Trae Young started this season in a funk, and it may have affected his presence in the year’s game. A snub for Trae will only make him work harder to come back and become an All-Star next season. Still, at 27 points and 9 assists per game, Young should be an All-Star. It’s always fun to watch this guy bomb 45-foot threes, and the game will not be as fun without his long-distance shooting.
Bam Adebayo has been very, very impressive in Miami this season, no matter how average the Heat have been. It could be that Miami’s less-than-dynamic record is what is holding Bam back from the All-Star team because it certainly isn’t his statistics. Averaging 20.5 PPG, 9.5 rebounds, and nearly six assists, Adebayo is an absolute stud on a team with NO All-Stars suiting up for the festivities on March 7. (Jimmy Butler, forever a presence at the game, was not selected due to the fact that he’s missed a lot of games this year).
Until the league decides to let the All-Star teams add 5-7 players or to cancel the fan votes, these types of articles will be written. After all, you can’t choose everyone. This isn’t an “Everybody gets a medal” league. This is the NBA and the elite need to be displayed for the fans. (Sadly, as good as Middleton and Sabonis are, I doubt there are lines of fans pining to watch them in an All-Star game the way they would LeBron.)
Now, let’s shift gears for a second and look at some past NBA All-Stars who in NO WAY deserved to be “Laettnered” on a squad. (I just made that word up for a player who does not deserve to be on an elite team by the way.) Trademark that, baby.
The “All Laettner” All-Star Team
Kobe Bryant (2014)
WHAAAT! Zach, you can’t go after Kobe! No, sorry. In 2014 Kobe played in six games total and was selected as a starter. That’s like putting Klay Thompson on this year’s team. Being one of the most popular players in league history will do that for you, I guess.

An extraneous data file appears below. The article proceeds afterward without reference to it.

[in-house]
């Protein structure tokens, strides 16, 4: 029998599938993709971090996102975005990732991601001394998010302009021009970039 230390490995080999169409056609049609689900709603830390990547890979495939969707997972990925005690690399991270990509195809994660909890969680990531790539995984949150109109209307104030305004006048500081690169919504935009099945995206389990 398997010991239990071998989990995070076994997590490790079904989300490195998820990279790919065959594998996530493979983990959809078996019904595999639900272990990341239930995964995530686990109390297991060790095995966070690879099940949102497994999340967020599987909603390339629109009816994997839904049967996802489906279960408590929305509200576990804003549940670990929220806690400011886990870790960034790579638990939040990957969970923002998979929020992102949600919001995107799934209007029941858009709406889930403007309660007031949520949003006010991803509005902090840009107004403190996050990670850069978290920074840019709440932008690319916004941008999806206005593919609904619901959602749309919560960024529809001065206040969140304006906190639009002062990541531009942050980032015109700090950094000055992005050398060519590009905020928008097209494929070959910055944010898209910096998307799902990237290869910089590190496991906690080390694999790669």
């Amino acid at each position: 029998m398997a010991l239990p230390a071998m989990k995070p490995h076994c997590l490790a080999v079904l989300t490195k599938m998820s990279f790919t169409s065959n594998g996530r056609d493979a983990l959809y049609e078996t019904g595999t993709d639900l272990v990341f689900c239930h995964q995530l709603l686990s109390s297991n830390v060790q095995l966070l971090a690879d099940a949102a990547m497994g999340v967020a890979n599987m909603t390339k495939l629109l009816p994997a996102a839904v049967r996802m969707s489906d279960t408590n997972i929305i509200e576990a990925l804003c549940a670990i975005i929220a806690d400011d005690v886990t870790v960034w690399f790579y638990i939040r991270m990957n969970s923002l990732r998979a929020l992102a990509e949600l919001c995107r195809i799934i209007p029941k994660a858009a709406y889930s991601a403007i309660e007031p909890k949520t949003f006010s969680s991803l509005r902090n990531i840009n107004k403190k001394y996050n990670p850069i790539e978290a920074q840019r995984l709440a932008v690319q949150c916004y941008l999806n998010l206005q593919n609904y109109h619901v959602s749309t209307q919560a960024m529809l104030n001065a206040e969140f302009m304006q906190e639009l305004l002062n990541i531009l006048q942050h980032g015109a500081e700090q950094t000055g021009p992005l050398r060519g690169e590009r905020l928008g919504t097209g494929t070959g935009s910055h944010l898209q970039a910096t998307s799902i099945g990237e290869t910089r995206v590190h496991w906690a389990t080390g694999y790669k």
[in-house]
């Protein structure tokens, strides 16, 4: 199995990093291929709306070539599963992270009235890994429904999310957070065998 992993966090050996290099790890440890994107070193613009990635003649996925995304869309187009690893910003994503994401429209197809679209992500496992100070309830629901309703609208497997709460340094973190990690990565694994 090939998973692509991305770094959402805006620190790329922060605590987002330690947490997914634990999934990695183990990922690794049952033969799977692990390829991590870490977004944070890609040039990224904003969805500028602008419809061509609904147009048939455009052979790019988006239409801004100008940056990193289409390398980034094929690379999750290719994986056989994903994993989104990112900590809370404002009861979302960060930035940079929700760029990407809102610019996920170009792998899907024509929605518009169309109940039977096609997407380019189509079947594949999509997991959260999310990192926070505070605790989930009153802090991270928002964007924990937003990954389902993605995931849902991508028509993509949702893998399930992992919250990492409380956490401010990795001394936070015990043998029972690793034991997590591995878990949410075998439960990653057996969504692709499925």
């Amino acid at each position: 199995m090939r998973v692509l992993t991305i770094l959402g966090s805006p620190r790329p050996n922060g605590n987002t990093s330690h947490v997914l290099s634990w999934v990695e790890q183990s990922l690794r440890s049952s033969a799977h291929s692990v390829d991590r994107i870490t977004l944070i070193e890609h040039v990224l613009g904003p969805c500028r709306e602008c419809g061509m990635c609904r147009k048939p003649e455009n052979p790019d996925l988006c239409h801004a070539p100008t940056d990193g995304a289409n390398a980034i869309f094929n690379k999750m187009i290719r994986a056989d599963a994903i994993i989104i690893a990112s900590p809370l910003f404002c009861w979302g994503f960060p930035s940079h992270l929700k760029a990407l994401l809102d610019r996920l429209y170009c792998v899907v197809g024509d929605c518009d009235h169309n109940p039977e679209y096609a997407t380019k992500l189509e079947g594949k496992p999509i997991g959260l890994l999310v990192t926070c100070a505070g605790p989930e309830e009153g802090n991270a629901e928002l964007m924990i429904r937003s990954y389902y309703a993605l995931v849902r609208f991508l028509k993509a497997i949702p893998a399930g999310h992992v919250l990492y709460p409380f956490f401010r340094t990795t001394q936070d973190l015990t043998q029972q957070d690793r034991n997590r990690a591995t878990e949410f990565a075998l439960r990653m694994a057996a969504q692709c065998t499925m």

Julius Erving (1987)
NO! Zach! Not the Doctor! Yes, the doctor was NOT deserving of his starting nod in the 1987 game, as his game had slowed and he had fallen off quite a bit. However, Dr. J was such a face and force in the league for so long, I understand how a “legacy” vote could get him in. But some other deserving player somewhere got denied because of Julius’ legendary status.
B.J. Armstrong (1994)
This was crazy. Most folks think this happened because, at the time, you got two votes for a team. Since Michael Jordan was out whiffing at baseballs that season, Bulls fans had to vote for Scottie Pippen… and who else? Might as well be B.J. Armstrong! Get this – B.J. was the THIRD-largest vote-getter that season, behind Charles Barkley and Shaquille O’Neal.
Allen Iverson (2010)
AI is forever going to be remembered as a HOFer and one of the 50 best ever. But in 2010, he had been waived by the Memphis Grizzlies and had actually LEFT basketball at the time he was the second-biggest vote-getter in the East behind D. Wade. And Iverson wasn’t even active. I mean, fans who voted that season probably just recognized his name and assumed he was still killing everybody in the league, unaware that he had moved on and left the game behind.
Yao Ming (2011)
Yao had played in five games that season when he was voted in. This is why fan voting sucks. FIVE GAMES! Love me some Yao, but his election to that NBA All-Star Game broke some other player’s dream. It’s a bit like the Kobe/Iverson thing, I guess…
There are more incidents of this taking place dating back to the 1950s. But these names will mean more to our casual readers for now. Hopefully, the NBA figures out a way to make this selection process a little more consistent, and players like Bam and Middleton won’t be watching their peers from the stands when they clearly deserve to join them on the court. Until then, March 7th should be an interesting game, lacking all the bells and whistles of All-Star Games past. One thing that can be guaranteed though is that an insane display of lobs, dunks, and logo threes will be seen by millions across the world. I only wish that all basketball fans could be at the NBA All-Star Game in person.
Oh, and that Trae, Bam, and Middleton could be there too.